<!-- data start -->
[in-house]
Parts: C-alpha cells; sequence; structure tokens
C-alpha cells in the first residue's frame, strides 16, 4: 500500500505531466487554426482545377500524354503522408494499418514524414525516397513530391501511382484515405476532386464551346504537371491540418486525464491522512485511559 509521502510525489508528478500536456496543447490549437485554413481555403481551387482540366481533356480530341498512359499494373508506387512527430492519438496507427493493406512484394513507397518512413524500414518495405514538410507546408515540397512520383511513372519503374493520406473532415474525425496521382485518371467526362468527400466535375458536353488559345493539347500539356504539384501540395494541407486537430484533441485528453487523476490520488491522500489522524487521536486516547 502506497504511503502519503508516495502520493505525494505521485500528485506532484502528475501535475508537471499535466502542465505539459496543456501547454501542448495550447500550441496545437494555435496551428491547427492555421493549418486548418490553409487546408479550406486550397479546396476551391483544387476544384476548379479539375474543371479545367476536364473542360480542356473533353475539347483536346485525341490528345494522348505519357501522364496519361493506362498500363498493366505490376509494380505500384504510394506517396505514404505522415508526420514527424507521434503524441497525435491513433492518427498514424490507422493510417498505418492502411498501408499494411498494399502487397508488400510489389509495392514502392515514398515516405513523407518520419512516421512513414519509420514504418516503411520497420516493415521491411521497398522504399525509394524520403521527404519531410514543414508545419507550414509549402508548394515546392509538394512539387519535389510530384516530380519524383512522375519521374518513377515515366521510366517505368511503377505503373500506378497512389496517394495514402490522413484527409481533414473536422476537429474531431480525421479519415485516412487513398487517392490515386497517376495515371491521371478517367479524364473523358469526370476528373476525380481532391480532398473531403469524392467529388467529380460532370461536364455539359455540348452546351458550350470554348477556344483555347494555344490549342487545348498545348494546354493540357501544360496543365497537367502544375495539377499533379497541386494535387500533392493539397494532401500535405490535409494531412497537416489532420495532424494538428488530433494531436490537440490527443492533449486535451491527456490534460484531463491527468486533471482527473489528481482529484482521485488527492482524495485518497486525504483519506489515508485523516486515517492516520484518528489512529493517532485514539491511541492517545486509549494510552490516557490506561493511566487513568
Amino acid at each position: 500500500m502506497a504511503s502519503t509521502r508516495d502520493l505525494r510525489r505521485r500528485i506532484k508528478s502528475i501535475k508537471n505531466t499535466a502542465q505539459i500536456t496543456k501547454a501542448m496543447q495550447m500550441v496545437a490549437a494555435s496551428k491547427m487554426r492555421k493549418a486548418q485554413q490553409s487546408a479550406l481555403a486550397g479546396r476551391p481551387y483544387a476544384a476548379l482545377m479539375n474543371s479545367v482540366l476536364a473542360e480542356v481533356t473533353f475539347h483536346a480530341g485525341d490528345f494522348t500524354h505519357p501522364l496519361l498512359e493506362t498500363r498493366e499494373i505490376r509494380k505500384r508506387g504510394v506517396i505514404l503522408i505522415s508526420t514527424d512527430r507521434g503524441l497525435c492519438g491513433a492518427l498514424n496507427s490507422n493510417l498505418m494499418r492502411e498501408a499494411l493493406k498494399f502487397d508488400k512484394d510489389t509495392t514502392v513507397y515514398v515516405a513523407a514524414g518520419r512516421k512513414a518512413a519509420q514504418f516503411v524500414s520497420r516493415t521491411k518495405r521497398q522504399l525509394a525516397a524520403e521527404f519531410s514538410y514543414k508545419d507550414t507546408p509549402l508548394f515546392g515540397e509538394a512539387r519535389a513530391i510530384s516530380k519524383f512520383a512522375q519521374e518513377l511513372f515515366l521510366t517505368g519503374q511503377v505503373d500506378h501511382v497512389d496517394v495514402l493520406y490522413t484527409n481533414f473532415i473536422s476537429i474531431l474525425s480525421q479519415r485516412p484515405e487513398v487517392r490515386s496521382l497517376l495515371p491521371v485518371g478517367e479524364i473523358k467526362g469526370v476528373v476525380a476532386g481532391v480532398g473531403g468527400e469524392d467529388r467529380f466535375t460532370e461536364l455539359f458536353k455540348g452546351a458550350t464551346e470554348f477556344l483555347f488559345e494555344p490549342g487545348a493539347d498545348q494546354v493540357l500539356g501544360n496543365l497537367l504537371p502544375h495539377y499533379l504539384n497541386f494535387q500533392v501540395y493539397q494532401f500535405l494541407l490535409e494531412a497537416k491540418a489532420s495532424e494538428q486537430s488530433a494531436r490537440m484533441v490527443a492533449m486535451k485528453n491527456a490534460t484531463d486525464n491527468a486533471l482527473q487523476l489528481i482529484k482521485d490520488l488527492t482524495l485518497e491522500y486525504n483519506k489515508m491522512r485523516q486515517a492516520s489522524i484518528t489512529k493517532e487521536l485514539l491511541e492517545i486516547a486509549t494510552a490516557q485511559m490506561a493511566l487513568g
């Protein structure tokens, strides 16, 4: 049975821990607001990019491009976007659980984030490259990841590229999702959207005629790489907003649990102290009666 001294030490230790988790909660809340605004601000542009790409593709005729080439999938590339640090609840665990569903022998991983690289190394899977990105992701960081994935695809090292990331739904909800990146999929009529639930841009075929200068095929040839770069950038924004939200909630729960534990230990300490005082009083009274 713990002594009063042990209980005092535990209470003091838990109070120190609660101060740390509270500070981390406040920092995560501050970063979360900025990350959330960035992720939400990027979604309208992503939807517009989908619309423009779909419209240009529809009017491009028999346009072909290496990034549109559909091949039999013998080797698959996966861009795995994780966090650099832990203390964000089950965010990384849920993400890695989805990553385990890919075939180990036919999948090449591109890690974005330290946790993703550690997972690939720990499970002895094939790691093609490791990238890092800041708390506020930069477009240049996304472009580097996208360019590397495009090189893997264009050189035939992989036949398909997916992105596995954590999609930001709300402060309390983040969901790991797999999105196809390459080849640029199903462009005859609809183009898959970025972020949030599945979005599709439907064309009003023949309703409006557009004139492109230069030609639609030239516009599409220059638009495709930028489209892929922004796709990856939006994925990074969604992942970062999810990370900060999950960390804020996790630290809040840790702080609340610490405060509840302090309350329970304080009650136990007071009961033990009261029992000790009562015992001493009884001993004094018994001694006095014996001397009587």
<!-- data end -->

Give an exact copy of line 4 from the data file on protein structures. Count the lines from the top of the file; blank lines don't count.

Amino acid at each position: 500500500m502506497a504511503s502519503t509521502r508516495d502520493l505525494r510525489r505521485r500528485i506532484k508528478s502528475i501535475k508537471n505531466t499535466a502542465q505539459i500536456t496543456k501547454a501542448m496543447q495550447m500550441v496545437a490549437a494555435s496551428k491547427m487554426r492555421k493549418a486548418q485554413q490553409s487546408a479550406l481555403a486550397g479546396r476551391p481551387y483544387a476544384a476548379l482545377m479539375n474543371s479545367v482540366l476536364a473542360e480542356v481533356t473533353f475539347h483536346a480530341g485525341d490528345f494522348t500524354h505519357p501522364l496519361l498512359e493506362t498500363r498493366e499494373i505490376r509494380k505500384r508506387g504510394v506517396i505514404l503522408i505522415s508526420t514527424d512527430r507521434g503524441l497525435c492519438g491513433a492518427l498514424n496507427s490507422n493510417l498505418m494499418r492502411e498501408a499494411l493493406k498494399f502487397d508488400k512484394d510489389t509495392t514502392v513507397y515514398v515516405a513523407a514524414g518520419r512516421k512513414a518512413a519509420q514504418f516503411v524500414s520497420r516493415t521491411k518495405r521497398q522504399l525509394a525516397a524520403e521527404f519531410s514538410y514543414k508545419d507550414t507546408p509549402l508548394f515546392g515540397e509538394a512539387r519535389a513530391i510530384s516530380k519524383f512520383a512522375q519521374e518513377l511513372f515515366l521510366t517505368g519503374q511503377v505503373d500506378h501511382v497512389d496517394v495514402l493520406y490522413t484527409n481533414f473532415i473536422s476537429i474531431l474525425s480525421q479519415r485516412p484515405e487513398v487517392r490515386s496521382l497517376l495515371p491521371v485518371g478517367e479524364i473523358k467526362g469526370v476528373v476525380a476532386g481532391v480532398g473531403g468527400e469524392d467529388r467529380f466535375t460532370e461536364l455539359f458536353k455540348g452546351a458550350t464551346e470554348f477556344l483555347f488559345e494555344p490549342g487545348a493539347d498545348q494546354v493540357l500539356g501544360n496543365l497537367l504537371p502544375h495539377y499533379l504539384n497541386f494535387q500533392v501540395y493539397q494532401f500535405l494541407l490535409e494531412a497537416k491540418a489532420s495532424e494538428q486537430s488530433a494531436r490537440m484533441v490527443a492533449m486535451k485528453n491527456a490534460t484531463d486525464n491527468a486533471l482527473q487523476l489528481i482529484k482521485d490520488l488527492t482524495l485518497e491522500y486525504n483519506k489515508m491522512r485523516q486515517a492516520s489522524i484518528t489512529k493517532e487521536l485514539l491511541e492517545i486516547a486509549t494510552a490516557q485511559m490506561a493511566l487513568g